Objective: Italy has become an important host country for economic immigrants. The study is aimed at providing a descriptive analysis of obstetric hospitalizations among Italian and immigrant women in North-Eastern Italy.
Design: Population-based registry descriptive study.
Setting: Veneto Region, Italy.
Methods: All obstetric hospitalizations in 2006-2007 were extracted from the regional archive of hospital discharge records (n = 144,698). Discharges for vaginal delivery, cesarean section, threatened abortion and other antepartum diagnoses, miscarriages, and induced abortions were identified among residents with Italian or foreign citizenship, and irregular immigrants. Hospitalization rates for the above diagnostic categories were computed for Italian and foreign Veneto residents.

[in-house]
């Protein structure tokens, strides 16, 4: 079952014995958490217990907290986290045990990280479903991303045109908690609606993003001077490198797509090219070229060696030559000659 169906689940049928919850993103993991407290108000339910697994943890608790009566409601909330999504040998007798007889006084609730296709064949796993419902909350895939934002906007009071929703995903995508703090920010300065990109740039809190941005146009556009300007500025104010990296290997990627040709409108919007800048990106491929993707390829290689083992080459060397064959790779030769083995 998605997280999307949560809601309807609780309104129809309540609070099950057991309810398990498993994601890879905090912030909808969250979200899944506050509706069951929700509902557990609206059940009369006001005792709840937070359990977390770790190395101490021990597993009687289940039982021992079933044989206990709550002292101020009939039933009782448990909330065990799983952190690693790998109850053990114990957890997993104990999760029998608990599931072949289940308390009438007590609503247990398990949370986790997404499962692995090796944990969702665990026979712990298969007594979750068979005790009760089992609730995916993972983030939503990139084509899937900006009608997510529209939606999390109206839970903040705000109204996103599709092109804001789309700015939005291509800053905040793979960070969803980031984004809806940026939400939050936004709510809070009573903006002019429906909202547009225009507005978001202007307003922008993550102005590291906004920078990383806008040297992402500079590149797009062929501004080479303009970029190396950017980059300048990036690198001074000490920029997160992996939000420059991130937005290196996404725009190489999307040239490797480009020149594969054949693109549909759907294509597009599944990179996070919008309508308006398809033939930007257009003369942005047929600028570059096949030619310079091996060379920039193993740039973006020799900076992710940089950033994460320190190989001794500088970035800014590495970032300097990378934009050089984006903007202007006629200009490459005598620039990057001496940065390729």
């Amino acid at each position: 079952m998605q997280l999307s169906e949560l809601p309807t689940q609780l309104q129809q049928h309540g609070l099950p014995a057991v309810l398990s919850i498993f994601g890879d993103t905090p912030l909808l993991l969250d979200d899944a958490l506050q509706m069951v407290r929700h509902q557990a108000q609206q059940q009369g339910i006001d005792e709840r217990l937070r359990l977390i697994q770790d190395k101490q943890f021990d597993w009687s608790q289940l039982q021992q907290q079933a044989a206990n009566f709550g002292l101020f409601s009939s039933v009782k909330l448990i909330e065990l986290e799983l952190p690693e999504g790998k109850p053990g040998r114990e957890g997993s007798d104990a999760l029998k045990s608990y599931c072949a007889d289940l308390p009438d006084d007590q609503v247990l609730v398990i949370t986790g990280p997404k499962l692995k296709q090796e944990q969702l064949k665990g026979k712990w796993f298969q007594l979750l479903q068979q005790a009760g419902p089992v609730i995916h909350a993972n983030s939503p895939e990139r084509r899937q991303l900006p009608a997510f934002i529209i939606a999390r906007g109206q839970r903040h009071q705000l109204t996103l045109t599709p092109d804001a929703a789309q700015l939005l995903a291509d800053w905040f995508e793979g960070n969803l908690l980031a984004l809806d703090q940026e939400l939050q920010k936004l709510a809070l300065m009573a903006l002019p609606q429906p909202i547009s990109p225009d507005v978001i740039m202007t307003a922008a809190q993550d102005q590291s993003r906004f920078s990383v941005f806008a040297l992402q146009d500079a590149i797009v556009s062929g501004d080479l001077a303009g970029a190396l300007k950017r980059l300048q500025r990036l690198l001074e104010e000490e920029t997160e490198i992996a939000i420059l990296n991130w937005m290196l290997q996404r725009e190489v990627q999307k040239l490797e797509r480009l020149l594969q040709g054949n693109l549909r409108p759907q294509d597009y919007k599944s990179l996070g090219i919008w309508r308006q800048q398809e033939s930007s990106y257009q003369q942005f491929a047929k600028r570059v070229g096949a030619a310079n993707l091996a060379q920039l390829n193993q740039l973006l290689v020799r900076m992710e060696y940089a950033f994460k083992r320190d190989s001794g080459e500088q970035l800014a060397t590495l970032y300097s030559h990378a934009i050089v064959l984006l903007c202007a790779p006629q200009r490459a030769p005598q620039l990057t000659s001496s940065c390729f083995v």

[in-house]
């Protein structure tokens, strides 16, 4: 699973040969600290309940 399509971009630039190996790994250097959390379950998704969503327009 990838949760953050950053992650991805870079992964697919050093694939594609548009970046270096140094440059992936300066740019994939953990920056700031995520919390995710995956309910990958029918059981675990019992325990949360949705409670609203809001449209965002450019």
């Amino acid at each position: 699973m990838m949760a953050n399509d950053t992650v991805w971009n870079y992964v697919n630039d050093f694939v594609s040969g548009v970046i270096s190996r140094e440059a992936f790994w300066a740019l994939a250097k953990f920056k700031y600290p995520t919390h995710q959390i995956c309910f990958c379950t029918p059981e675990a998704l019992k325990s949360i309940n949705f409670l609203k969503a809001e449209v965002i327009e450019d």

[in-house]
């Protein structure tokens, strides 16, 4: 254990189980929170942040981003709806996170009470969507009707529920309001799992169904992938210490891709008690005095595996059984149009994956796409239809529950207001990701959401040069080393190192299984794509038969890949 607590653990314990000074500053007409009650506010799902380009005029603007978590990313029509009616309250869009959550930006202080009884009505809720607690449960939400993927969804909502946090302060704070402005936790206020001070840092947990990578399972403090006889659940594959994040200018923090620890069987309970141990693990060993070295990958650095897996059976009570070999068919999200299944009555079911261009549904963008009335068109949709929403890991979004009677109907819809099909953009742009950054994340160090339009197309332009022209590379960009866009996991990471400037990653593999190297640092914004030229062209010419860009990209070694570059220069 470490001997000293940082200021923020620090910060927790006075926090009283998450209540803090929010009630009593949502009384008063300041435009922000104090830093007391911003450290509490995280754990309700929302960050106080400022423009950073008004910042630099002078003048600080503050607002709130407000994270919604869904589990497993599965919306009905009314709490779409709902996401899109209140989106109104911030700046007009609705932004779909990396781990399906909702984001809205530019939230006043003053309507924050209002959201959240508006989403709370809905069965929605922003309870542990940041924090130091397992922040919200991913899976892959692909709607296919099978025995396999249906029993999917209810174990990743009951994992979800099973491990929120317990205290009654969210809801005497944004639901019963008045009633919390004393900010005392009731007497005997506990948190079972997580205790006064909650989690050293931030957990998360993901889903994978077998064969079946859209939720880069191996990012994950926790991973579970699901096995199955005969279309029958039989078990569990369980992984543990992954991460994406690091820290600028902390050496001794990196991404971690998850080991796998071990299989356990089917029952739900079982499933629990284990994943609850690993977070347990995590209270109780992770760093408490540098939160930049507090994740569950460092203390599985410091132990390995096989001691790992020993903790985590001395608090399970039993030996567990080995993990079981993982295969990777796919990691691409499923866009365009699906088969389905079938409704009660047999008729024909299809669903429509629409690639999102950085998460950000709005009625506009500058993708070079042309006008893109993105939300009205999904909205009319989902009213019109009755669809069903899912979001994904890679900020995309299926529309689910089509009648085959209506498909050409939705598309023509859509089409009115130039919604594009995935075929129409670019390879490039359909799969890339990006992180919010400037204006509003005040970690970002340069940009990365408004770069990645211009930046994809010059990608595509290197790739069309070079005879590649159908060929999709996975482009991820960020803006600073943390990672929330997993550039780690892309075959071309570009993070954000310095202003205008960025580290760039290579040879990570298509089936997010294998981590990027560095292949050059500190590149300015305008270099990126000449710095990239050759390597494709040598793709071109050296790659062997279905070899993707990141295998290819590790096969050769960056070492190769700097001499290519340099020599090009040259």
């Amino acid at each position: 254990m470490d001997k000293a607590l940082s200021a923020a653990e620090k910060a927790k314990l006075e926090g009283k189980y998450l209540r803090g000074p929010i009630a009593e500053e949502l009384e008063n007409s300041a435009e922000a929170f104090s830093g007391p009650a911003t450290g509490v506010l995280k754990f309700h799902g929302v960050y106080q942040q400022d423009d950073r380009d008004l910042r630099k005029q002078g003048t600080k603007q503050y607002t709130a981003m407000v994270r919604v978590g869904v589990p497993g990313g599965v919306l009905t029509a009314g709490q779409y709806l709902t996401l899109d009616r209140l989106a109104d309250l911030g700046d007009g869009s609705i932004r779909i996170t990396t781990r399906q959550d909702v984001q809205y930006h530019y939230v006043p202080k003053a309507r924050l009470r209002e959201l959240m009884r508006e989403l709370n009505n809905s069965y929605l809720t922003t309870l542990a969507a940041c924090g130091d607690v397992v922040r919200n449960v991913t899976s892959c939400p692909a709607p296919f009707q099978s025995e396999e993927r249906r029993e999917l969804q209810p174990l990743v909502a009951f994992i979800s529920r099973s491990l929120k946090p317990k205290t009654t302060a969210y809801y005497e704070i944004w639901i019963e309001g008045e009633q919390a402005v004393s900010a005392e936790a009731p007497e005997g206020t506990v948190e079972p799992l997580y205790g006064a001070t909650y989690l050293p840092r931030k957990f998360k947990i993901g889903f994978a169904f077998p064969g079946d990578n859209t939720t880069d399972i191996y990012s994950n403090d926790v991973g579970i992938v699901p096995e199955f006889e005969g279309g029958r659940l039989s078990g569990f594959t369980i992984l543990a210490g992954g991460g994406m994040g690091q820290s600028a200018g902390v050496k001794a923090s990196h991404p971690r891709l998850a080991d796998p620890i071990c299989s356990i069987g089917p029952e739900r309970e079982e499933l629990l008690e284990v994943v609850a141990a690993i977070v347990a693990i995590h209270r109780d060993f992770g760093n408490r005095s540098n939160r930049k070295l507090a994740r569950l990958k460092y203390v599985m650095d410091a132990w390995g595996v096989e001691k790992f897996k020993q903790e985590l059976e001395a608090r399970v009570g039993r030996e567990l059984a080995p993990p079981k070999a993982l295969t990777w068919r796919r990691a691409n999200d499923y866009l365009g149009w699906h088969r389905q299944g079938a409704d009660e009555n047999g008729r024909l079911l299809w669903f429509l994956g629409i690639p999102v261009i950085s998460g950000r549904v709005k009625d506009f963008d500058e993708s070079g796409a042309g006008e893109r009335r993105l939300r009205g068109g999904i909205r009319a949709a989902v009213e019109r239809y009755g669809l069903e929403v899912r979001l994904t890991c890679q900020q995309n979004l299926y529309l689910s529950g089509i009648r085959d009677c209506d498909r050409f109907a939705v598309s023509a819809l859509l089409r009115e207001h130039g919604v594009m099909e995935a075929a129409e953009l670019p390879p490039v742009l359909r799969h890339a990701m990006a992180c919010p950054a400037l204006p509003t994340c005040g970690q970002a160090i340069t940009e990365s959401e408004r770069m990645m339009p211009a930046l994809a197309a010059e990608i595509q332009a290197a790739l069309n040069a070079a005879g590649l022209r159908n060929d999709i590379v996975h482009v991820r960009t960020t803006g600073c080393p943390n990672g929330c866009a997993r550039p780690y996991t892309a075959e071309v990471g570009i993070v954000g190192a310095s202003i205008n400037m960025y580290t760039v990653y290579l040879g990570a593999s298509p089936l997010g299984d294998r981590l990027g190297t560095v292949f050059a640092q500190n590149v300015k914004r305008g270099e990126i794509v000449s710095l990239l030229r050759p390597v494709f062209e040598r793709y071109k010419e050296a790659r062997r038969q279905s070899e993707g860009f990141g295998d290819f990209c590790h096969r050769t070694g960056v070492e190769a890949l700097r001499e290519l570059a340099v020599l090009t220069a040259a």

Main outcome measures: Delivery rates, proportion of cesarean sections, hospitalization rates for antepartum hospitalizations, miscarriage, induced abortion, and hospitalization rate ratios of immigrants versus Italian women.
Results: Among Italian women, regular and irregular immigrants, the percentages of teenage deliveries were 0.7, 2.9, and 8.4%; the ratios of miscarriages to deliveries were 0.16, 0.15 and 0.35; the ratios of induced abortions to deliveries were 0.13, 0.24 and 0.81, respectively. Regular immigrants accounted for 10% of population aged 15-49 and for 20% of deliveries. The age-related increase in miscarriage risk was steeper among regular immigrants. The induced abortions to deliveries ratio peaked among Italians aged <25 and regular immigrants aged ≥35 years. 40% of Italians and 30% of regular immigrants sought care outside nearest hospitals.
Conclusions: Wide differences in reproductive behavior, health status, and patterns in the access to health services exist between Italians, regular and irregular immigrants even though they represent three connected populations.